When the baker buys flour, it is in her financial interest to inform the tax authority about the purchase, so that she can deduct the cost from her tax base. That information alerts the tax authority about the flour producer’s income.
These theoretical advantages are well known, but Dina Pomeranz, an economist at the University of Zurich, found a way to test how important they are in practice. In a study published in the American Economic Review in 2015, she collaborated with the tax authority in Chile, using the prospect of audits to uncover where fraud was rampant.
The Chilean tax authority sent letters to a randomly selected set of firms, all of which were required to pay a VAT, informing them that they were under special scrutiny. Professor Pomeranz found that after the letters were received, the reporting of business-to-business sales hardly budged, suggesting that income was already being reported accurately.
In contrast, businesses like grocery stores that sold to consumers started reporting more income and paying more VAT.
Why was there a difference? With a VAT, there is a last-mile problem: A store customer buying bread had no incentive to ask for a receipt, because she couldn’t deduct the cost from her income as businesses could, so many business-to-consumer transactions were underreported.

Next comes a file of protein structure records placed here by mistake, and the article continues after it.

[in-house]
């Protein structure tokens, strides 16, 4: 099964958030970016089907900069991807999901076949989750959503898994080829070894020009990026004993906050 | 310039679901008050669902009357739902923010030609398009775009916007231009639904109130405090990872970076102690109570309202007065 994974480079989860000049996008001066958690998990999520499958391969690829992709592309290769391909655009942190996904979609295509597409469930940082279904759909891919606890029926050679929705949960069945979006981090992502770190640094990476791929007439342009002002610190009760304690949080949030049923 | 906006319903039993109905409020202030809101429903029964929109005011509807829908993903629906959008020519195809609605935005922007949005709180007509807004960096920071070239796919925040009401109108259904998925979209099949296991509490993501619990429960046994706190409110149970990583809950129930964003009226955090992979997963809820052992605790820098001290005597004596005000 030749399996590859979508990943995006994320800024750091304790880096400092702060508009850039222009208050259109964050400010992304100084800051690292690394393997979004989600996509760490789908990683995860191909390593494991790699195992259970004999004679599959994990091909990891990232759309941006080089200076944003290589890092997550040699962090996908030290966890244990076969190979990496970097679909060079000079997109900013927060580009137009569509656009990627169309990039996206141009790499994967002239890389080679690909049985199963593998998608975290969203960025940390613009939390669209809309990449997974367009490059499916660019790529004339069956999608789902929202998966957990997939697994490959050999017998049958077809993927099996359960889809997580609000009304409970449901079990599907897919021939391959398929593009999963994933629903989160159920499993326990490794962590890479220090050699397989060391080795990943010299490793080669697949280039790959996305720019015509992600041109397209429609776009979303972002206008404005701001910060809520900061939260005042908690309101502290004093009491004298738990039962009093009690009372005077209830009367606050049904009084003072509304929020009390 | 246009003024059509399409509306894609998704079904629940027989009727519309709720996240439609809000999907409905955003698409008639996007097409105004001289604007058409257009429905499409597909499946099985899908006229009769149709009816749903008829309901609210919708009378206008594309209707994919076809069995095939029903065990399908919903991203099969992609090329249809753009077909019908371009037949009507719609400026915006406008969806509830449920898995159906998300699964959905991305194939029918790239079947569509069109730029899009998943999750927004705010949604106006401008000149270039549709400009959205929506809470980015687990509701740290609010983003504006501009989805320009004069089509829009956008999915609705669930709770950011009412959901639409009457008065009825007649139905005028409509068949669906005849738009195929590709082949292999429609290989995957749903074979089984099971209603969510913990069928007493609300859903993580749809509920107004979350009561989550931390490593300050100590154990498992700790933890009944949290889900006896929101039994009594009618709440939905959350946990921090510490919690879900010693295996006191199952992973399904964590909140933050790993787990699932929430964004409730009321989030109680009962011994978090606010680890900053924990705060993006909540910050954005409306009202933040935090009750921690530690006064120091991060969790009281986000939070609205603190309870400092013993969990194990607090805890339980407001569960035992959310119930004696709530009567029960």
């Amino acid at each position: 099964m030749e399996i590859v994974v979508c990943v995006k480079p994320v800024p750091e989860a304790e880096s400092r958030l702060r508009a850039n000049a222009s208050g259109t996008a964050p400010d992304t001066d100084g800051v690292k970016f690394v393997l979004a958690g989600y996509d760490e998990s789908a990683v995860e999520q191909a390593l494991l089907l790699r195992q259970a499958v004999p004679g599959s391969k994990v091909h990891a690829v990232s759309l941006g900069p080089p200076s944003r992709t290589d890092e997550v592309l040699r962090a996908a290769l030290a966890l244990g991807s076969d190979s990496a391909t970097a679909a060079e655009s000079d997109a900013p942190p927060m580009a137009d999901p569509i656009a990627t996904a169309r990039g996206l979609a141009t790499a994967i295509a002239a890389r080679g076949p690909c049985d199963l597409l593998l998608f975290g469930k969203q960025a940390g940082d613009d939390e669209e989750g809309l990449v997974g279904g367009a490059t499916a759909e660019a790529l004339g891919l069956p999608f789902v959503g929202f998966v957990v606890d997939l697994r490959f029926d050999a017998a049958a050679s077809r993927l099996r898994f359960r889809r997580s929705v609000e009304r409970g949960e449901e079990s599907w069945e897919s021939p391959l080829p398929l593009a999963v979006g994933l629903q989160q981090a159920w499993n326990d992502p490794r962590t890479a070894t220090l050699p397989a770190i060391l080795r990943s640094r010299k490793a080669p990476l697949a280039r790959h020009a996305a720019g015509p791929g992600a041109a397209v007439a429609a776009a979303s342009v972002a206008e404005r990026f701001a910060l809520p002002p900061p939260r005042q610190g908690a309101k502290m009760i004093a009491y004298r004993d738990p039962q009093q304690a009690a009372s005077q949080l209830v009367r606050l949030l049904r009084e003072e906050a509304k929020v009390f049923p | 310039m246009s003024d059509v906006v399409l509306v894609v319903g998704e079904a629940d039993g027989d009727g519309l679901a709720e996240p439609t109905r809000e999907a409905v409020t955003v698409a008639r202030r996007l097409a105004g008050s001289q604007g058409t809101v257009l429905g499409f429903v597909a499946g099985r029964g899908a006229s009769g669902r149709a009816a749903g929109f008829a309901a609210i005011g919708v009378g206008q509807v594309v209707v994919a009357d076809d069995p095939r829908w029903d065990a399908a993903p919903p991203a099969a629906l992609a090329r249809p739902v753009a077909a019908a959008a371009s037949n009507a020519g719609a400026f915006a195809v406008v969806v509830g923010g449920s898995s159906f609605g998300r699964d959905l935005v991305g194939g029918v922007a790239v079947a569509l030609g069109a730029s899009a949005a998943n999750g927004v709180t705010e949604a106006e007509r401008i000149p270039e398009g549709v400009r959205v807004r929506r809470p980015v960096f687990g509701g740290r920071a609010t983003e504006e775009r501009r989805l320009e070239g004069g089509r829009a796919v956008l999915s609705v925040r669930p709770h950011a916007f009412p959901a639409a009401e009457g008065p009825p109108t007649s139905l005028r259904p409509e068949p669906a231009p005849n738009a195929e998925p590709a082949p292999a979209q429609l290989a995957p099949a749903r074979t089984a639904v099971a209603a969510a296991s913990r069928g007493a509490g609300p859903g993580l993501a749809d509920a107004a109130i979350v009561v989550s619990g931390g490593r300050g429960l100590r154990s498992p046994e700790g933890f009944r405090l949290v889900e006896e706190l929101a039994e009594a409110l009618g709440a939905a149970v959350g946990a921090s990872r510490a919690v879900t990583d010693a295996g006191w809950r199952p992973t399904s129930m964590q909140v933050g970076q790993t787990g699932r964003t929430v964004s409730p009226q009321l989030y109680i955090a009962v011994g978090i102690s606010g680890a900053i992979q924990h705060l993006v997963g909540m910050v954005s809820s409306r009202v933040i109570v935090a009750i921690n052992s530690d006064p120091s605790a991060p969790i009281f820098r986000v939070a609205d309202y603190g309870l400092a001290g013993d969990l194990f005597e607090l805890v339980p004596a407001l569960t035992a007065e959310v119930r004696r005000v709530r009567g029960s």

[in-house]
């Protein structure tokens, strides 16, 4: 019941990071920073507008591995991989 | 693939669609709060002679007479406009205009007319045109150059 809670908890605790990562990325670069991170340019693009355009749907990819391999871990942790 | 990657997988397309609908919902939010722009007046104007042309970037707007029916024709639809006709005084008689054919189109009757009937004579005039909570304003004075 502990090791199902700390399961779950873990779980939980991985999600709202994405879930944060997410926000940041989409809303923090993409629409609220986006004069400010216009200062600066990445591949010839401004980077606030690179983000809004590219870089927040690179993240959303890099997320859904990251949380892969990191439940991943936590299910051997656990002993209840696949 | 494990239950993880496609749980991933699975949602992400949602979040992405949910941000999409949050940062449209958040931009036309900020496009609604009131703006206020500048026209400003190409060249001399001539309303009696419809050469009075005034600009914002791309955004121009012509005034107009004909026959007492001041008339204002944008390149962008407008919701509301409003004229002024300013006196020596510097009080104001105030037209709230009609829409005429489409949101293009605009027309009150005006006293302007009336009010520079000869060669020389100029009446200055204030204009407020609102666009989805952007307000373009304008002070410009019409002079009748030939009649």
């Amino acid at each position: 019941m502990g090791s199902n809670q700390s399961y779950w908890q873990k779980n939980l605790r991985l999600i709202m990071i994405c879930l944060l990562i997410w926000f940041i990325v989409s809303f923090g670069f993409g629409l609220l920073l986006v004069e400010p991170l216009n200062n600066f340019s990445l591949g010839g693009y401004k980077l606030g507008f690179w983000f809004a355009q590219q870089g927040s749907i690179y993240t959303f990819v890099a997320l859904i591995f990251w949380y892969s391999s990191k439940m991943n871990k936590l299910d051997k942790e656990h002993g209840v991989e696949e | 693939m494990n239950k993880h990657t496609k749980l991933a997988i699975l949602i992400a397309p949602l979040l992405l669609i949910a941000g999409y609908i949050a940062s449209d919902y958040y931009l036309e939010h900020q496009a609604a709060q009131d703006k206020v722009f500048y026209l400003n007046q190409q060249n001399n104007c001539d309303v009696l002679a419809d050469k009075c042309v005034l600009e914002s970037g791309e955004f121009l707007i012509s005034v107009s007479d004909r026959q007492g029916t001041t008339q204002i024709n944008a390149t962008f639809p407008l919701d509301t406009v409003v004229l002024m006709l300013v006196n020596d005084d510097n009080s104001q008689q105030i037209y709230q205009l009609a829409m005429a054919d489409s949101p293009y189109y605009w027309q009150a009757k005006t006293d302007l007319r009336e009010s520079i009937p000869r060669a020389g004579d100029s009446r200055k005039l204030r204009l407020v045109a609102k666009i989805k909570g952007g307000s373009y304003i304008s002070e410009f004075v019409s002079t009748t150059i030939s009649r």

Governments have tried to solve the last-mile problem by adding a reward for customers who ask for a receipt. The state of São Paulo, Brazil, started a program in 2007 that gave customers a rebate of roughly 1 percent on their retail receipts. (To make the program more enticing, some of the rebate is in the form of raffle tickets for prizes worth up to $500,000.)
Retailers had to submit the receipts to the tax authority, and consumers in São Paulo could check online whether stores had submitted their receipts and complain to the tax authority if they hadn’t. In essence, shoppers were enlisted as citizen tax auditors.
The Brazilian program succeeded in increasing tax collection among retailers 21 percent, according to a research study by Joana Naritomi at the London School of Economics that analyzed the program’s first four years and is scheduled to appear in the American Economic Review.
The success of VAT systems in emerging economies is welcome news for the beneficiaries of that tax revenue. It might be useful one day in the United States, too, and for another reason. Because a VAT taxes consumption, rather than income, it tends to encourage saving and investment.
It has its problems, too. A big one is that it is regressive. If you have barely enough money to get by, you can’t afford to save: Your entire income is spent on essentials and, thus, taxed. Richer people are taxed on a much smaller share of their income.
But a VAT can be paired with progressive tax policies, like a tax credit for low-income people, that counterbalance this deficiency, as argued by William Gale of the Brookings Institution in his book “Fiscal Therapy.”
In the end, a VAT’s major advantage is that it can bring in a great deal of revenue with comparatively little administrative cost and without as much need for intrusive enforcement. It could be an appealing option for the United States one day.
Read the original article here.